ENVE Students win first and second place in WERC Competition

In April 2020, Cal Poly environmental engineering students competed and placed first and second in the WERC Environmental Design Contest. Every year, students compete in the WERC Environmental Design Contest for over $30k in cash prizes. Students are awarded for their solutions to engineering tasks proposed by industry partners and government agencies.  

Cal Poly’s first place photovoltaic (PV) team and second place phycoremediation team were chosen by a judge panel of engineering professionals for demonstrating their outstanding solutions to real-world environmental issues. Environmental engineering senior Joey Velasquez also won the Outstanding Student Award. 

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Cal Poly PV Team works on attaching
PCM to solar panels 

The WERC program originally began as the Waste-management Education Research Consortium and partnered with NM research universities, Sandia National Laboratory, Los Alamos National Laboratory, and Dine College, according to the WERC website

The PV team was tasked with improving solar efficiency. For this, the five students attempted to implement a phase changing material (PCM) that absorbs heat as it changes from a solid to a liquid phase. They tried to pull the heat from the solar panel by attaching the PCM to the back of the solar panel, which ended up increasing power output by 3 percent.  

 PV project lead and environmental engineering senior Alex McConkey said that he enjoyed opportunity to apply the skilled he’d learned to a hands-on experience. 

“[Favorite part] besides winning? It was really cool to collaborate with the group and the team,” McConkey said. “It was also cool because we got to research something that has not really been done before — it’s a really new, emerging technology.” 

The phycoremediation team was tasked with using mircoalgae to remove metals from mining-impacted waters. The team’s design was a phycoremediation (remediation through algae) system that removed over 90 percent of metals from a mine water waste solution. They immobilized living algae into a material called sodium alginate. The system was a two stage treatment train: the first step was an algal column where mine water was passed through a PVC pipe containing the algal beads, the second step was a batch reactor that also had the algal beads inside.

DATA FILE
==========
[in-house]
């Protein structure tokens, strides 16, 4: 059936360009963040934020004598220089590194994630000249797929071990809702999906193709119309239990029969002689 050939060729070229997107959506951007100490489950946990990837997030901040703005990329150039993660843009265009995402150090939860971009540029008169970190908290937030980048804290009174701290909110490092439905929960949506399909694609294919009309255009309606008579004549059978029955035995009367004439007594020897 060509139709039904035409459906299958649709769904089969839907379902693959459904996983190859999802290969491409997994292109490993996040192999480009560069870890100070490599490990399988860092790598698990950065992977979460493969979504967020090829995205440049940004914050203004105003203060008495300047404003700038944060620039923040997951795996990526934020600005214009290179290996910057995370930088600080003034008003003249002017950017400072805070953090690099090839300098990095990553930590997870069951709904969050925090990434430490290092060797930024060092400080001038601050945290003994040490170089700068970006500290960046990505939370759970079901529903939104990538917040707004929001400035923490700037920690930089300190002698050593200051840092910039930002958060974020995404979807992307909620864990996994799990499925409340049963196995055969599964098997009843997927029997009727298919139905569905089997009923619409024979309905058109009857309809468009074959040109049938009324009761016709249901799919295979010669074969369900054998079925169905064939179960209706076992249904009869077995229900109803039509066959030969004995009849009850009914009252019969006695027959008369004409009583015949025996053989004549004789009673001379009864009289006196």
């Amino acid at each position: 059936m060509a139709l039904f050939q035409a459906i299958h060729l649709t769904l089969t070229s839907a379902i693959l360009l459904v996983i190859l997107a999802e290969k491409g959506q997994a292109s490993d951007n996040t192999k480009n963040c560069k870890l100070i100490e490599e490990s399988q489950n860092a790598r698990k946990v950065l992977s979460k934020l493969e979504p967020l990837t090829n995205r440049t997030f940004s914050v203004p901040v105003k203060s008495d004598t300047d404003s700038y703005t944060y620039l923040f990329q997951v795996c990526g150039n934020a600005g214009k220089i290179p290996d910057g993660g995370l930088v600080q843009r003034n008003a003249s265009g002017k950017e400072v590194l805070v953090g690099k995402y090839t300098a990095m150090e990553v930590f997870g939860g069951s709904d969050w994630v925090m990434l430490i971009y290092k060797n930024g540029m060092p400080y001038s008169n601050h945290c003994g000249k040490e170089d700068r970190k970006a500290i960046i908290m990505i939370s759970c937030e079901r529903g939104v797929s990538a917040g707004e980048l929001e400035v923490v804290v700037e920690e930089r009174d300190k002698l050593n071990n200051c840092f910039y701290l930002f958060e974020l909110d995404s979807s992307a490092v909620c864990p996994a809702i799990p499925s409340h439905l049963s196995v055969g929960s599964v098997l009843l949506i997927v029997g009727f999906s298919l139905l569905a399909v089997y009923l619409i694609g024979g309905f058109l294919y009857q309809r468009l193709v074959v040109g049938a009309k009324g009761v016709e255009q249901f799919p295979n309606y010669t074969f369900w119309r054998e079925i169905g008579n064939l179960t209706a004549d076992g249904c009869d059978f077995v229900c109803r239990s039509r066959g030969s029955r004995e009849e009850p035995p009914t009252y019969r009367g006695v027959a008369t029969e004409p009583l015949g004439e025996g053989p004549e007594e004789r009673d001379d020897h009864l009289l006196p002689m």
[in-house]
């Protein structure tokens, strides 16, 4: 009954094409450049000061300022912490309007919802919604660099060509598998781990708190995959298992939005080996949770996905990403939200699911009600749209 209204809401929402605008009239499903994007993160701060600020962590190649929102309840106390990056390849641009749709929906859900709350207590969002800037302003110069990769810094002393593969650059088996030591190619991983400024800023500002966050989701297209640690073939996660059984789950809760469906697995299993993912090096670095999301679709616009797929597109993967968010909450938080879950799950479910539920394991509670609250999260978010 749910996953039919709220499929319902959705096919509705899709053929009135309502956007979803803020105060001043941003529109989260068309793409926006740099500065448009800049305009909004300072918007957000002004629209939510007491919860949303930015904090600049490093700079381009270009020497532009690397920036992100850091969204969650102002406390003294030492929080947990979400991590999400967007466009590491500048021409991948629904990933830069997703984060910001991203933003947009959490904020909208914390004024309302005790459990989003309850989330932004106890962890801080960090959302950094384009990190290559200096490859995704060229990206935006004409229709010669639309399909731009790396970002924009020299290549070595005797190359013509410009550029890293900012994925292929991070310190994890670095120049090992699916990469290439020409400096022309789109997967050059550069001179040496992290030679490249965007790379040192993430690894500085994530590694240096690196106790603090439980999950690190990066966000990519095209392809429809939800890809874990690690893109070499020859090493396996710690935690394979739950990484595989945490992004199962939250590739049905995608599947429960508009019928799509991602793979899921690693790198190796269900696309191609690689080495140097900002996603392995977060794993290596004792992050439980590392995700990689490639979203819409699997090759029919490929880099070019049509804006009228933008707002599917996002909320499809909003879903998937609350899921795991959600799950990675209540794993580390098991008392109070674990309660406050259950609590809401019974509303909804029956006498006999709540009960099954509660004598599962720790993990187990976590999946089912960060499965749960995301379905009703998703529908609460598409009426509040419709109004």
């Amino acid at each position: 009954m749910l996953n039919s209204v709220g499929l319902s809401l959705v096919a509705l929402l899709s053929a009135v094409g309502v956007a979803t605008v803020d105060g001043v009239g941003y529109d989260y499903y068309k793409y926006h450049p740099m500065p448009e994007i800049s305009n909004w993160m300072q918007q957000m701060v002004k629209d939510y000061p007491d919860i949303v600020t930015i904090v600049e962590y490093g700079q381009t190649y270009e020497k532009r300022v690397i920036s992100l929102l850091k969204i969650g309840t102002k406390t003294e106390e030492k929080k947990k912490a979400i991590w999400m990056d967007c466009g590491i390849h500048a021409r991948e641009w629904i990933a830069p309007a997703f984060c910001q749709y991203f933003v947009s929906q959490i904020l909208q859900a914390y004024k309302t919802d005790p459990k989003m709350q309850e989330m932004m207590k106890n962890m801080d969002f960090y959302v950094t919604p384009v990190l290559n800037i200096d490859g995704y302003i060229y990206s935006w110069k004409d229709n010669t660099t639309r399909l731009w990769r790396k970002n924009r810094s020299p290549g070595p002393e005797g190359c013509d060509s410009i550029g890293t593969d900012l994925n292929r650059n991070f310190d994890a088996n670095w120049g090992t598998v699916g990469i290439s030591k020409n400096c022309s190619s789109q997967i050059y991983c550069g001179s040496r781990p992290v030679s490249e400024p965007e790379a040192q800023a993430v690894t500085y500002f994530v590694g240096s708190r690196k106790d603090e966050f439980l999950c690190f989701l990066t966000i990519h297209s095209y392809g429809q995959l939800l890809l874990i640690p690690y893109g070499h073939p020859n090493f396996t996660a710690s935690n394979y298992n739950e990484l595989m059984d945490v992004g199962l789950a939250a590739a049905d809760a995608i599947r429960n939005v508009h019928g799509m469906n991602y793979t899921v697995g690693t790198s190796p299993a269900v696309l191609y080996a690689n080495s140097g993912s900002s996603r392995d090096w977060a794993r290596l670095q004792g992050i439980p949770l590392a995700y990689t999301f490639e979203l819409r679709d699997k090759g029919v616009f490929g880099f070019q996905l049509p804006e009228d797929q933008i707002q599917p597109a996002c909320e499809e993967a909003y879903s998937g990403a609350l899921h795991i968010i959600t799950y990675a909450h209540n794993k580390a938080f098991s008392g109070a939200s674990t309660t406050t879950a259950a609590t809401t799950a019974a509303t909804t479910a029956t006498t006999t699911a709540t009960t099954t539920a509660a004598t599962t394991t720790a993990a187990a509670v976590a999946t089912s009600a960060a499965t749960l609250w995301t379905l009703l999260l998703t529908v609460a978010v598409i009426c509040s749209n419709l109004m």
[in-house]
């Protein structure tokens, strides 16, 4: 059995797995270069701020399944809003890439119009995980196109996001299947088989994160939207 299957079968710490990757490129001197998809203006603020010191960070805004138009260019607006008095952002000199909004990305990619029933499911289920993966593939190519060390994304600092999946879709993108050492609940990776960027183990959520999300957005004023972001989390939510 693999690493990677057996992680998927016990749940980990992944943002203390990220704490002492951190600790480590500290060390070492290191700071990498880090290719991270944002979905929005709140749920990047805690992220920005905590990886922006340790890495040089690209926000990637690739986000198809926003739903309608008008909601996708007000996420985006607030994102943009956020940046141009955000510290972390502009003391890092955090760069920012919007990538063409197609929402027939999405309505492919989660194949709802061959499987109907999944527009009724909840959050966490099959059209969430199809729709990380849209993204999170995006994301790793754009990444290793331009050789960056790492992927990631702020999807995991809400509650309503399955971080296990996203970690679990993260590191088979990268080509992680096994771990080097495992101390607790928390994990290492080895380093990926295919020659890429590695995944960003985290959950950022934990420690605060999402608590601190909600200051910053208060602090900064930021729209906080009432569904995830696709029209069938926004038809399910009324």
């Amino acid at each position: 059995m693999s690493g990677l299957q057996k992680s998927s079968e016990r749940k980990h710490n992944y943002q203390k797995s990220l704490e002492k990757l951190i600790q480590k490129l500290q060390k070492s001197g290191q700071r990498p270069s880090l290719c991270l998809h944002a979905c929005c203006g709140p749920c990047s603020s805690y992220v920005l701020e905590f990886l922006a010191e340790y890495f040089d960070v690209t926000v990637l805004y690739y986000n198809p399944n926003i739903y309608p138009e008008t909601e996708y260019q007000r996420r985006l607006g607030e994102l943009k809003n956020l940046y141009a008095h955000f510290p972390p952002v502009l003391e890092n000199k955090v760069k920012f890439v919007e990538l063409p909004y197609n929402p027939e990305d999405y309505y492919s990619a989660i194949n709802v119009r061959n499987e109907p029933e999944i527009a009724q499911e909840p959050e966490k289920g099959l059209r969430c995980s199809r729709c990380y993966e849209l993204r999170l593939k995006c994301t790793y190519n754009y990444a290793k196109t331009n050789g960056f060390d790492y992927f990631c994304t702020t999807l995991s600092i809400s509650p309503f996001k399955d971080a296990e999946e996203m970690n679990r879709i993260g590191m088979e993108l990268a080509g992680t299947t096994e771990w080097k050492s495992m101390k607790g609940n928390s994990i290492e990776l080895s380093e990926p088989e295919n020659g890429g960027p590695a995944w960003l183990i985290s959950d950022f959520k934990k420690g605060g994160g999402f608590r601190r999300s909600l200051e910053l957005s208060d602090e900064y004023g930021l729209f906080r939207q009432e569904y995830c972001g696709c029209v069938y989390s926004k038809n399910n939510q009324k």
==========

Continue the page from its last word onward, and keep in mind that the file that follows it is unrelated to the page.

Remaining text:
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Cal Poly WERC algae team

Algae team project lead and environmental engineering senior Dylan Kitao described the process as a “rollercoaster of emotions,” but said that he was ultimately glad to have participated.  

“We started with eight team members and had four team members by the time we finished,” Kitao said. “In addition, all of the algae we were trying kept dying! There were definitely moments where we didn't make any progress and wanted to drop the project all together. But it was so rewarding pushing through that adversity and seeing the project through.” 

McConkey added that, had the competition not been virtual, class work would have been postponed while the team was away competing. With the new platform for WERC, the team was faced with virtual learning on top of completing their design, presentation and research paper for the competition.   

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Students and faculty use Zoom
Conferencing to work on designs
for WERC together. 

Through the movement to online for both the competition and for school, the teams came out on top. 


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